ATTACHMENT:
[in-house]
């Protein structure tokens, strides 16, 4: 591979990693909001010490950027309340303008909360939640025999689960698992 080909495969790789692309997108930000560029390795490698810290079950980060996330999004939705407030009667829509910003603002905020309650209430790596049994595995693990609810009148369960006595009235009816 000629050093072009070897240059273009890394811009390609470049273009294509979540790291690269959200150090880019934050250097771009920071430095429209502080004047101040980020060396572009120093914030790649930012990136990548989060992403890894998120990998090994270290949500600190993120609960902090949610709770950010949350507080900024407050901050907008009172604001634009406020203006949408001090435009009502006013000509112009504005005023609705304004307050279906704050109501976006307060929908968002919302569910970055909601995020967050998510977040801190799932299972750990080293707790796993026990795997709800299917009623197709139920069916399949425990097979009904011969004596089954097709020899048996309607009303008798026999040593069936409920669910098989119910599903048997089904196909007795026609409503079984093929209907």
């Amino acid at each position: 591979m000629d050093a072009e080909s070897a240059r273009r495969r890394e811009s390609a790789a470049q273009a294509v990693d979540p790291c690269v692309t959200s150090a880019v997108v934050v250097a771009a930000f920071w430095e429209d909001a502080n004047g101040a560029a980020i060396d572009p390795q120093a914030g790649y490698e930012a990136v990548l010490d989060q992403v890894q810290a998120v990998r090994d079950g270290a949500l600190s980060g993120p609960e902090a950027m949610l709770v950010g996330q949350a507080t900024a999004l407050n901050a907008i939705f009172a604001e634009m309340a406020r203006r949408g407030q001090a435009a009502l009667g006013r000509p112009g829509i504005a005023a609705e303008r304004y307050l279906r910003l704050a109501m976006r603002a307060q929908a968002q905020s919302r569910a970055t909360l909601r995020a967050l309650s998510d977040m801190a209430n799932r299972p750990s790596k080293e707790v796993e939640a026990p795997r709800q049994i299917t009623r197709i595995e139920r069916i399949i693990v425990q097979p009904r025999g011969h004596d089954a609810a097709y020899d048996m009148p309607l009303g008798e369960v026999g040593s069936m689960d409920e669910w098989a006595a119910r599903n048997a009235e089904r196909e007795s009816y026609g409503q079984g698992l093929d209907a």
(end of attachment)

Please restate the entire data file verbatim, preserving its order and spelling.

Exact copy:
[in-house]
């Protein structure tokens, strides 16, 4: 591979990693909001010490950027309340303008909360939640025999689960698992 080909495969790789692309997108930000560029390795490698810290079950980060996330999004939705407030009667829509910003603002905020309650209430790596049994595995693990609810009148369960006595009235009816 000629050093072009070897240059273009890394811009390609470049273009294509979540790291690269959200150090880019934050250097771009920071430095429209502080004047101040980020060396572009120093914030790649930012990136990548989060992403890894998120990998090994270290949500600190993120609960902090949610709770950010949350507080900024407050901050907008009172604001634009406020203006949408001090435009009502006013000509112009504005005023609705304004307050279906704050109501976006307060929908968002919302569910970055909601995020967050998510977040801190799932299972750990080293707790796993026990795997709800299917009623197709139920069916399949425990097979009904011969004596089954097709020899048996309607009303008798026999040593069936409920669910098989119910599903048997089904196909007795026609409503079984093929209907």
């Amino acid at each position: 591979m000629d050093a072009e080909s070897a240059r273009r495969r890394e811009s390609a790789a470049q273009a294509v990693d979540p790291c690269v692309t959200s150090a880019v997108v934050v250097a771009a930000f920071w430095e429209d909001a502080n004047g101040a560029a980020i060396d572009p390795q120093a914030g790649y490698e930012a990136v990548l010490d989060q992403v890894q810290a998120v990998r090994d079950g270290a949500l600190s980060g993120p609960e902090a950027m949610l709770v950010g996330q949350a507080t900024a999004l407050n901050a907008i939705f009172a604001e634009m309340a406020r203006r949408g407030q001090a435009a009502l009667g006013r000509p112009g829509i504005a005023a609705e303008r304004y307050l279906r910003l704050a109501m976006r603002a307060q929908a968002q905020s919302r569910a970055t909360l909601r995020a967050l309650s998510d977040m801190a209430n799932r299972p750990s790596k080293e707790v796993e939640a026990p795997r709800q049994i299917t009623r197709i595995e139920r069916i399949i693990v425990q097979p009904r025999g011969h004596d089954a609810a097709y020899d048996m009148p309607l009303g008798e369960v026999g040593s069936m689960d409920e669910w098989a006595a119910r599903n048997a009235e089904r196909e007795s009816y026609g409503q079984g698992l093929d209907a």